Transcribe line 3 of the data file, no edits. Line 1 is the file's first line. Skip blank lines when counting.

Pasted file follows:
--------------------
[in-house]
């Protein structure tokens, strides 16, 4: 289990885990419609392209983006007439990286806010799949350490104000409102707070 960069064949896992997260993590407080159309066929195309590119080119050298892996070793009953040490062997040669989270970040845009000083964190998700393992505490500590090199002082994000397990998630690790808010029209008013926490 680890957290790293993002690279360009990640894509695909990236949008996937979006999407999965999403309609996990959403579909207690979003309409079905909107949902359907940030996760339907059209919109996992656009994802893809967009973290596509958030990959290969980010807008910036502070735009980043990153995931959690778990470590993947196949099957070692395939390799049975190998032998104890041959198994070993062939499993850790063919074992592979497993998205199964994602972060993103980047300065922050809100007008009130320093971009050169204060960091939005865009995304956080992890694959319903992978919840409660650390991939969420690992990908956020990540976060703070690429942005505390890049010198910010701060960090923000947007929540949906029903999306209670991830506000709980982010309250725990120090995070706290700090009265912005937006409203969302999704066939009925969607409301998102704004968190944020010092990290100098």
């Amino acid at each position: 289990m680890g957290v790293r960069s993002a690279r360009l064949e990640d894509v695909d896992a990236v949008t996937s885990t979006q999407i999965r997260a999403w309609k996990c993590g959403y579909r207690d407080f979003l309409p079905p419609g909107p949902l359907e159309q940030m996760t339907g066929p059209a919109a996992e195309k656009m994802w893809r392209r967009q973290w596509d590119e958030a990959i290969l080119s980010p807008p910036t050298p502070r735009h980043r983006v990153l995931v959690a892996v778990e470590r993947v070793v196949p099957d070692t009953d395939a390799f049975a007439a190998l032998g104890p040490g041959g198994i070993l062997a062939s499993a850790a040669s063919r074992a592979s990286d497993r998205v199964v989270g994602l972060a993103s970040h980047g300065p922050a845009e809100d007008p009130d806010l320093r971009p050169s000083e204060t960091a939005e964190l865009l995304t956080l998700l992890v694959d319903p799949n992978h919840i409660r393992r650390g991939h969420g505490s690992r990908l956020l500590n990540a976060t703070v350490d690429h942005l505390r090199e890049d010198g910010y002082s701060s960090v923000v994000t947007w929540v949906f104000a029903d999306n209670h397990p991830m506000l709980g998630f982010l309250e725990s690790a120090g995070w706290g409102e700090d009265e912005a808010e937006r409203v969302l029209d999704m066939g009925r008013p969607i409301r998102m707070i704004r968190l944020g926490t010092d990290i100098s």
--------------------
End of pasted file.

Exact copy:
């Amino acid at each position: 289990m680890g957290v790293r960069s993002a690279r360009l064949e990640d894509v695909d896992a990236v949008t996937s885990t979006q999407i999965r997260a999403w309609k996990c993590g959403y579909r207690d407080f979003l309409p079905p419609g909107p949902l359907e159309q940030m996760t339907g066929p059209a919109a996992e195309k656009m994802w893809r392209r967009q973290w596509d590119e958030a990959i290969l080119s980010p807008p910036t050298p502070r735009h980043r983006v990153l995931v959690a892996v778990e470590r993947v070793v196949p099957d070692t009953d395939a390799f049975a007439a190998l032998g104890p040490g041959g198994i070993l062997a062939s499993a850790a040669s063919r074992a592979s990286d497993r998205v199964v989270g994602l972060a993103s970040h980047g300065p922050a845009e809100d007008p009130d806010l320093r971009p050169s000083e204060t960091a939005e964190l865009l995304t956080l998700l992890v694959d319903p799949n992978h919840i409660r393992r650390g991939h969420g505490s690992r990908l956020l500590n990540a976060t703070v350490d690429h942005l505390r090199e890049d010198g910010y002082s701060s960090v923000v994000t947007w929540v949906f104000a029903d999306n209670h397990p991830m506000l709980g998630f982010l309250e725990s690790a120090g995070w706290g409102e700090d009265e912005a808010e937006r409203v969302l029209d999704m066939g009925r008013p969607i409301r998102m707070i704004r968190l944020g926490t010092d990290i100098s």